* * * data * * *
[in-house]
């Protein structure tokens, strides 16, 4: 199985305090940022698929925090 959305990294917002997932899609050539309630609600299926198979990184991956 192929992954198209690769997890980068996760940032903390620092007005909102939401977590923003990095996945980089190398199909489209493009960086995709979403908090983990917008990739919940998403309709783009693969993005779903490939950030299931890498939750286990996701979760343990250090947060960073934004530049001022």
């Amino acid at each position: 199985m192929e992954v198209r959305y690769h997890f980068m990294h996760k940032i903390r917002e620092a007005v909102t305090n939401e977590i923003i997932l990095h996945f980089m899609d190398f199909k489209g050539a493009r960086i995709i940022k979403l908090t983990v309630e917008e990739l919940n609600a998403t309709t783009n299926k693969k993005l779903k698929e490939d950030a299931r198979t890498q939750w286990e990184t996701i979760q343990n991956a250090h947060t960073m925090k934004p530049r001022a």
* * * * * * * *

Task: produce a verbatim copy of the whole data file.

[in-house]
């Protein structure tokens, strides 16, 4: 199985305090940022698929925090 959305990294917002997932899609050539309630609600299926198979990184991956 192929992954198209690769997890980068996760940032903390620092007005909102939401977590923003990095996945980089190398199909489209493009960086995709979403908090983990917008990739919940998403309709783009693969993005779903490939950030299931890498939750286990996701979760343990250090947060960073934004530049001022």
């Amino acid at each position: 199985m192929e992954v198209r959305y690769h997890f980068m990294h996760k940032i903390r917002e620092a007005v909102t305090n939401e977590i923003i997932l990095h996945f980089m899609d190398f199909k489209g050539a493009r960086i995709i940022k979403l908090t983990v309630e917008e990739l919940n609600a998403t309709t783009n299926k693969k993005l779903k698929e490939d950030a299931r198979t890498q939750w286990e990184t996701i979760q343990n991956a250090h947060t960073m925090k934004p530049r001022a």